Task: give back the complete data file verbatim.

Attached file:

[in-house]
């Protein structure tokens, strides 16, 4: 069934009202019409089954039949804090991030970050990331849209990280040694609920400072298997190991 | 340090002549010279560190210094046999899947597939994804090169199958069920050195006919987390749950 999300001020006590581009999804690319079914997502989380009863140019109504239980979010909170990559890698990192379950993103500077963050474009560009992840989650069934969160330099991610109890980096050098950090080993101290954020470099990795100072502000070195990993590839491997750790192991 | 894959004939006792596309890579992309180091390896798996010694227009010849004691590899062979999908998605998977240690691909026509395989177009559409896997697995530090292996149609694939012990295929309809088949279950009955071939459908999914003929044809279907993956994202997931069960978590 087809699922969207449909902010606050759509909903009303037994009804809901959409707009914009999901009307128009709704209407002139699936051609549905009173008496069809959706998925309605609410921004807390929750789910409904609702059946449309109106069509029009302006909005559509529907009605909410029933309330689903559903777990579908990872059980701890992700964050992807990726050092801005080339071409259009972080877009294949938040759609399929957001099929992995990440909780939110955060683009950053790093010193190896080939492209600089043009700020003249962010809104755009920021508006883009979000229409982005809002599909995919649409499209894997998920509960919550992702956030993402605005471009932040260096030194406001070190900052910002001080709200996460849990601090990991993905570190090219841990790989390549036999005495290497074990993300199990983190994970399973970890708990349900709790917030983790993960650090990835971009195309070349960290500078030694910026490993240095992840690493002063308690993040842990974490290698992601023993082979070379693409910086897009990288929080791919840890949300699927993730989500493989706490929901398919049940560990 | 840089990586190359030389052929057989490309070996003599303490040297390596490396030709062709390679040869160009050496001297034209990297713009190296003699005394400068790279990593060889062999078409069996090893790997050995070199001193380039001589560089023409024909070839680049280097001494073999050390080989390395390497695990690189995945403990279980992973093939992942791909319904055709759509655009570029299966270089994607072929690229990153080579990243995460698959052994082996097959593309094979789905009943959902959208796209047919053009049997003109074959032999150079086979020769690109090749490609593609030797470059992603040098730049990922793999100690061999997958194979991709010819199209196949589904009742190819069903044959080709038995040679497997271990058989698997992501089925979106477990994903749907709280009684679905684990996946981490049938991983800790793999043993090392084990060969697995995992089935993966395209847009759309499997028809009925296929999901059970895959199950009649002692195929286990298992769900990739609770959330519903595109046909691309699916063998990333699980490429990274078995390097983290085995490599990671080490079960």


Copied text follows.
[in-house]
């Protein structure tokens, strides 16, 4: 069934009202019409089954039949804090991030970050990331849209990280040694609920400072298997190991 | 340090002549010279560190210094046999899947597939994804090169199958069920050195006919987390749950 999300001020006590581009999804690319079914997502989380009863140019109504239980979010909170990559890698990192379950993103500077963050474009560009992840989650069934969160330099991610109890980096050098950090080993101290954020470099990795100072502000070195990993590839491997750790192991 | 894959004939006792596309890579992309180091390896798996010694227009010849004691590899062979999908998605998977240690691909026509395989177009559409896997697995530090292996149609694939012990295929309809088949279950009955071939459908999914003929044809279907993956994202997931069960978590 087809699922969207449909902010606050759509909903009303037994009804809901959409707009914009999901009307128009709704209407002139699936051609549905009173008496069809959706998925309605609410921004807390929750789910409904609702059946449309109106069509029009302006909005559509529907009605909410029933309330689903559903777990579908990872059980701890992700964050992807990726050092801005080339071409259009972080877009294949938040759609399929957001099929992995990440909780939110955060683009950053790093010193190896080939492209600089043009700020003249962010809104755009920021508006883009979000229409982005809002599909995919649409499209894997998920509960919550992702956030993402605005471009932040260096030194406001070190900052910002001080709200996460849990601090990991993905570190090219841990790989390549036999005495290497074990993300199990983190994970399973970890708990349900709790917030983790993960650090990835971009195309070349960290500078030694910026490993240095992840690493002063308690993040842990974490290698992601023993082979070379693409910086897009990288929080791919840890949300699927993730989500493989706490929901398919049940560990 | 840089990586190359030389052929057989490309070996003599303490040297390596490396030709062709390679040869160009050496001297034209990297713009190296003699005394400068790279990593060889062999078409069996090893790997050995070199001193380039001589560089023409024909070839680049280097001494073999050390080989390395390497695990690189995945403990279980992973093939992942791909319904055709759509655009570029299966270089994607072929690229990153080579990243995460698959052994082996097959593309094979789905009943959902959208796209047919053009049997003109074959032999150079086979020769690109090749490609593609030797470059992603040098730049990922793999100690061999997958194979991709010819199209196949589904009742190819069903044959080709038995040679497997271990058989698997992501089925979106477990994903749907709280009684679905684990996946981490049938991983800790793999043993090392084990060969697995995992089935993966395209847009759309499997028809009925296929999901059970895959199950009649002692195929286990298992769900990739609770959330519903595109046909691309699916063998990333699980490429990274078995390097983290085995490599990671080490079960």